“Not everything innovative has to be complicated!” says Rose-Hulman’s Interim Chemical Engineering department chair Dr. Adam Nolte. His recent discovery, along with Dr. Daeyeon Lee, Assistant Professor of Chemical and Biomolecular Engineering at the University of Pennsylvania, may impact the future of battery technology and the broader area of energy conversion and storage, as well as lower costs in technologies that involve the structural manipulation of light, such as anti-reflection coatings for eyewear. Their work was published this month in the journal Nano Letters.
Read a more in-depth summary of the Lee/Nolte research in the article “Just Say No to Cracks.”
“This work was inspired in part by idea exchange between Prof. Lee and myself,” Nolte explains. “I was working with Chemical Engineering students to design anti-reflection coatings from particles, and Prof. Lee is interested generally in the concept of nanoparticle films. We began trading ideas about how particle films could be incrementally constructed by spin-coating deposition since a thin layer of particles would not redissolve when new layers were put on top of it (which is a problem with polymer films, which Prof. Lee and I also both work with).”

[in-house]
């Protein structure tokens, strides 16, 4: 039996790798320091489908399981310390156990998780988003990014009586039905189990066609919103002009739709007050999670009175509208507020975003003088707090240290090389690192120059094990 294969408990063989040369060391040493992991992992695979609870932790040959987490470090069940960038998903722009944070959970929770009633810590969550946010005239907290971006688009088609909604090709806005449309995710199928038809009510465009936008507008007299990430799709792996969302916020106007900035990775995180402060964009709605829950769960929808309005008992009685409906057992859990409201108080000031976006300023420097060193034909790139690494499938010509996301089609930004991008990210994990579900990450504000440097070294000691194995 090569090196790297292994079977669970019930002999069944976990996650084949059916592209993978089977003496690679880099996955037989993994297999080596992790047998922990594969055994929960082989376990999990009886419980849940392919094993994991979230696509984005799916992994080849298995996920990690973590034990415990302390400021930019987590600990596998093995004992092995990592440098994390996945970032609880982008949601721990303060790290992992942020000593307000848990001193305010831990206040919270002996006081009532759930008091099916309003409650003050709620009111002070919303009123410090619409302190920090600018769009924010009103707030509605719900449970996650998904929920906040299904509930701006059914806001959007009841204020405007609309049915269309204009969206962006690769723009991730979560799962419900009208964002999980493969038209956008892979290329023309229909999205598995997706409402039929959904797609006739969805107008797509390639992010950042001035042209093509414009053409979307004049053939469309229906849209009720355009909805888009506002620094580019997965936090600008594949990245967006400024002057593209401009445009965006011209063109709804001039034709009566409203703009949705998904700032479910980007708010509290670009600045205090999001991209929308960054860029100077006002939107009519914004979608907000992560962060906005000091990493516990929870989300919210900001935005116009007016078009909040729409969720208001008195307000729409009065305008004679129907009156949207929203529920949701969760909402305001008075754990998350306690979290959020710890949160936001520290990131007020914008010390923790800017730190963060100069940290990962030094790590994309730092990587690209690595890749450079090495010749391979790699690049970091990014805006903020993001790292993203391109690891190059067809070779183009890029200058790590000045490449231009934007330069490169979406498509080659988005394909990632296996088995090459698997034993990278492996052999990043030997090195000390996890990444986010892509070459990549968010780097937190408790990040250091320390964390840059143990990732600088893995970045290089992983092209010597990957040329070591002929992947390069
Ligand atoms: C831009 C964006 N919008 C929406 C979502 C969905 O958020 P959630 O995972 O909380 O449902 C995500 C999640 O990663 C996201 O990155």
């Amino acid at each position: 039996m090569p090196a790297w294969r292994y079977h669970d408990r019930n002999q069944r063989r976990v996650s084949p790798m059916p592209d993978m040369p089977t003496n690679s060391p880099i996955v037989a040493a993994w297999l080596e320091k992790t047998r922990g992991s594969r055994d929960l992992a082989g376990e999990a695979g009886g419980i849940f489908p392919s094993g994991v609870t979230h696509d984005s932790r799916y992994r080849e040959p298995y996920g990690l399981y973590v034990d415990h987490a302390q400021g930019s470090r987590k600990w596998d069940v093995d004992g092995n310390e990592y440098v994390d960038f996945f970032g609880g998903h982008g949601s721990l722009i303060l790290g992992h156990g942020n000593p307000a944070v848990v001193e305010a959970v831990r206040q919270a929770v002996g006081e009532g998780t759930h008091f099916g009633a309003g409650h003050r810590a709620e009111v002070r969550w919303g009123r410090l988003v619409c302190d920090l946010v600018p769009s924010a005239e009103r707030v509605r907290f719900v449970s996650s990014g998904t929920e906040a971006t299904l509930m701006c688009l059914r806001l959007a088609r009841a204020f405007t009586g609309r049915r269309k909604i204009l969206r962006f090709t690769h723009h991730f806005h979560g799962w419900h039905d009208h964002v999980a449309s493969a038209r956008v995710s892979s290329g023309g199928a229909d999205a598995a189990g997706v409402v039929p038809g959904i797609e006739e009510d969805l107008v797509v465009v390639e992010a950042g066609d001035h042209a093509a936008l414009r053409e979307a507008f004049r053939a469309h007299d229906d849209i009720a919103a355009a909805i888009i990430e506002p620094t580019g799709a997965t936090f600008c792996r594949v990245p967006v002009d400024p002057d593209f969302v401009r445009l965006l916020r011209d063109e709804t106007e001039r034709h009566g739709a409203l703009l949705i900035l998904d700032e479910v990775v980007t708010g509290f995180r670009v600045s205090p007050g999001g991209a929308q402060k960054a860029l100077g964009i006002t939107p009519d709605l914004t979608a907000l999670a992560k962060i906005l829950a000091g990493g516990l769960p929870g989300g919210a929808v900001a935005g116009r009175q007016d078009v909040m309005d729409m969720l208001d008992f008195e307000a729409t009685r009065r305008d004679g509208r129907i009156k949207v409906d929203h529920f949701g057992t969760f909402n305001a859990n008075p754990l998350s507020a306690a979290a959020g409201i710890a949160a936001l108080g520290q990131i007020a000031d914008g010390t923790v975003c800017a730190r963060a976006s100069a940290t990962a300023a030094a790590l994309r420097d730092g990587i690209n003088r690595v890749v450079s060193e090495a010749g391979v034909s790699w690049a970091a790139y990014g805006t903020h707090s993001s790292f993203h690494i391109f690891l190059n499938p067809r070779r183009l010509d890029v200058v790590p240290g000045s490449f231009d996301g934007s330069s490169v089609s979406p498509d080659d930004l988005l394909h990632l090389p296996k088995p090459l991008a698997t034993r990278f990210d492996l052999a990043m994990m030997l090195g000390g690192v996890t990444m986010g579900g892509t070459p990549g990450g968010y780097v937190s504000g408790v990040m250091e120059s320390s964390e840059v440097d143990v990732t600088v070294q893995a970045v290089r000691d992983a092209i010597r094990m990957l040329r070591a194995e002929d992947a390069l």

The typical method for creating crack-free particle coatings is to deposit a single thick layer with added binders or to use complicated drying techniques; however, these methods can change the chemistry of the coating and add cost and production complexity. The innovation in the Lee/Nolte research — creating a thicker layer by adding many thin layers one on top of another — was not only a simple shift, but it led to new discoveries about the properties of these films, which may have additional, far-reaching consequences. The team discovered, in addition to the fact that the layer would not re-dissolve when other layers were added, that a layered film is more resistant to cracking at thicknesses where conventional particle films will crack apart like a desert wadi.
“This is an example of trying something really simple and having it work,” Nolte says. “We essentially found that building a nanoparticle film in ‘baby steps’ instead of depositing the whole thing at once can delay the onset of cracking, and potentially provide a more useful product. I think it is a good example that innovative thinking can happen by approaching a problem from simple but clever angles.”
Nolte’s story is also an example of how engineering faculty, with a key imperative to provide undergraduate research opportunities, find a nice balance between teaching and being on the leading edge of discovery. Nolte gained ideas while working with students, and students gain a front row seat on the marathon of steps leading from idea to the development of new technologies.